Книга Imperium. Содержание - About the Author

There was a pause and then, reluctantly, Quintus started to laugh. “He is not here,” he repeated. “Well, that is true.” After a while, we all laughed; one had to laugh, really.

“That is better!” Cicero smiled at us. “The art of life is to deal with problems as they arise, rather than destroy one’s spirit by worrying about them too far in advance. Especially tonight.” And then a tear came into his eye. “Do you know who we should drink to? I believe we should raise a toast to the memory of our dear cousin, Lucius, who was here on this roof when we first talked of the consulship, and who would so much have wanted to see this day.” He raised his cup, and we all raised ours with him, although I could not help remembering the last remark Lucius ever made to him: “Words, words, words. Is there no end to the tricks you can make them perform?”

Later, after everyone had gone, either to his home or to his bed, Cicero lay on his back on one of the couches, with his hands clasped behind his head, staring up at the stars. I sat quietly on the opposite couch with my notebook ready in case he needed anything. I tried to stay alert. But the night was warm and I was swooning with tiredness, and when my head nodded forward for the fourth or fifth time, he looked across at me and told me to go and get some rest: “You are the private secretary of a consul-elect now. You will need to keep your wits as sharp as your pen.” As I stood to take my leave, he settled back into his contemplation of the heavens. “How will posterity judge us, eh, Tiro?” he said. “That is the only question for a statesman. But before it can judge us, it must first remember who we are.” I waited for a while in case he wanted to add something else, but he seemed to have forgotten my existence, so I went away and left him to it.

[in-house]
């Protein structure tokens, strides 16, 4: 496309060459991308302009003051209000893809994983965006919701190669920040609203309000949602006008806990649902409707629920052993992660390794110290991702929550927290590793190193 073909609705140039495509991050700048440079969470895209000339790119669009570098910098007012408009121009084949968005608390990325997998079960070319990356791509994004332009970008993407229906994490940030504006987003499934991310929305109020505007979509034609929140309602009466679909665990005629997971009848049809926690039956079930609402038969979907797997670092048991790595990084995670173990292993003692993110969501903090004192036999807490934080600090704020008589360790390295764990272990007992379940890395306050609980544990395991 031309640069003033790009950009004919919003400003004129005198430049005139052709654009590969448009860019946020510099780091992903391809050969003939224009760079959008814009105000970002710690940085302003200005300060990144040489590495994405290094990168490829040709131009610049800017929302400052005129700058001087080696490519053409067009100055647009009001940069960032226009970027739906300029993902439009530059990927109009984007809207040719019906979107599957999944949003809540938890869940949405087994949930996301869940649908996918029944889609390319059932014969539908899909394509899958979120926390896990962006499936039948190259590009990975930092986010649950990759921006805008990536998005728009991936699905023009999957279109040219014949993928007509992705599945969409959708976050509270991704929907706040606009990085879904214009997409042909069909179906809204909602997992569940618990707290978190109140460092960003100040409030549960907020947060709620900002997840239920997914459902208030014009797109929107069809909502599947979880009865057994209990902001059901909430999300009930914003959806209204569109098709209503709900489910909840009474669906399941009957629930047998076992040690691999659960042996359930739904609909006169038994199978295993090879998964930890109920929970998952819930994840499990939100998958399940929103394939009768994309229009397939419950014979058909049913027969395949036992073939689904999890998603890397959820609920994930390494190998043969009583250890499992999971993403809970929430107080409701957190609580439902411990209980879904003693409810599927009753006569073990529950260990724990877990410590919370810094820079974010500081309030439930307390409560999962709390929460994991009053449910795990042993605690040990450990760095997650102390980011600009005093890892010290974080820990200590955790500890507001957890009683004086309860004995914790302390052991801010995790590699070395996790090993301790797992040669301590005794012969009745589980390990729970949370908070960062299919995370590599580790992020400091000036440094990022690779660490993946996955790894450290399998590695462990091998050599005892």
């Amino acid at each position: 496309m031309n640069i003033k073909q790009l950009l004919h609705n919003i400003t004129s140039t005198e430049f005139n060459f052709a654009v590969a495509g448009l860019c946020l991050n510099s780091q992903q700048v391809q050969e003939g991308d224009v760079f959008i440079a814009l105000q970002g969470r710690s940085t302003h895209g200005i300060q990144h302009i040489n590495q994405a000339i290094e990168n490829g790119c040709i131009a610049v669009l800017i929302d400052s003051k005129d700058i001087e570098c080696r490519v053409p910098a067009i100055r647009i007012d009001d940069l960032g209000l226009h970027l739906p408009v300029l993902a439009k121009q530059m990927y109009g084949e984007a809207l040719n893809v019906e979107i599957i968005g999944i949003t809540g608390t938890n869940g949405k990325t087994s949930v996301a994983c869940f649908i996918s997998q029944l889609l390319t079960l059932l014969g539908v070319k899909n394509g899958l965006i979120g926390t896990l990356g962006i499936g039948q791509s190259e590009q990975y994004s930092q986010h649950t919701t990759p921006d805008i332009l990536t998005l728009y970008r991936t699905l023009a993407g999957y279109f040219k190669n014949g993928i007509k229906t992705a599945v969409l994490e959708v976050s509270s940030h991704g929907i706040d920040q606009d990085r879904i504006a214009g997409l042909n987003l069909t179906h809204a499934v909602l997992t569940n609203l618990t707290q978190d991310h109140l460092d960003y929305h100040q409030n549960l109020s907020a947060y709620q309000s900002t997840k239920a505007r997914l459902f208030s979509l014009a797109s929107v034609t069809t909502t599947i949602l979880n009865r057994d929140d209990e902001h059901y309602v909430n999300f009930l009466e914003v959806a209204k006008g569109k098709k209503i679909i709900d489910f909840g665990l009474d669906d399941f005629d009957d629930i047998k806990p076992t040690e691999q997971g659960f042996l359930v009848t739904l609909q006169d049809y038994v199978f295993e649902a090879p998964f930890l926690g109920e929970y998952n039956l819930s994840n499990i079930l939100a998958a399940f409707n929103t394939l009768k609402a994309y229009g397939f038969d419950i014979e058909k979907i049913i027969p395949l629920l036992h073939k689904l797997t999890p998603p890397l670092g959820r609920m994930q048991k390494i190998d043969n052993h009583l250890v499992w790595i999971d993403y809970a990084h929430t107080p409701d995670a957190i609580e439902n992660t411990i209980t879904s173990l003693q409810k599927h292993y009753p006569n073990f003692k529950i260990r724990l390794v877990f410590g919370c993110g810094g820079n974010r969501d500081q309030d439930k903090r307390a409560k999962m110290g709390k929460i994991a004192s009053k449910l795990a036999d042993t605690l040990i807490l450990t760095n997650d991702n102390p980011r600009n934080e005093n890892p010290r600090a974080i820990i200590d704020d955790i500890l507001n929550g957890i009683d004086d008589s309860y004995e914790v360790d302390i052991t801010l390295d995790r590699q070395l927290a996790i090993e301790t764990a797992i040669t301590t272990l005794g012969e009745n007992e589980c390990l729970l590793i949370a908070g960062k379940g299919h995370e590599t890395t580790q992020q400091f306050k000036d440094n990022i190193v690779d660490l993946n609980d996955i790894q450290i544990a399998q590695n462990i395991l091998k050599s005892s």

Author’s Note

Although Imperium is a novel, the majority of the events it describes did actually happen; the remainder at least could have happened; and nothing, I hope (a hostage to fortune, this), demonstrably did not happen. That Tiro wrote a life of Cicero is attested both by Plutarch and Asconius; it vanished in the general collapse of the Roman empire.

My principal debt is to the twenty-nine volumes of Cicero ’s speeches and letters collected in the Loeb Classical Library and published by Harvard University Press. Another invaluable aid has been The Magistrates of the Roman Republic, Volume II, 99 B.C.-31 B.C. by T. Robert S. Broughton, published by the American Philological Association. I should also like to salute Sir William Smith (1813-1893), who edited the Dictionary of Greek and Roman Biography and Mythology, A Dictionary of Greek and Roman Antiquities, and the Dictionary of Greek and Roman Geography-three immense and unsurpassed monuments of Victorian classical scholarship. There are, of course, many other works of more recent authorship which I hope to acknowledge in due course.

R. H.

16 MAY 2006

About the Author

ROBERT HARRIS is the author of Pompeii , Archangel, Enigma, Fatherland, and Selling Hitler. He has been a television correspondent with the BBC and a newspaper columnist for the London Sunday Times and The Daily Telegraph. His novels have sold more than ten million copies and been translated into thirty languages. He lives in Berkshire, England, with his wife and four children.

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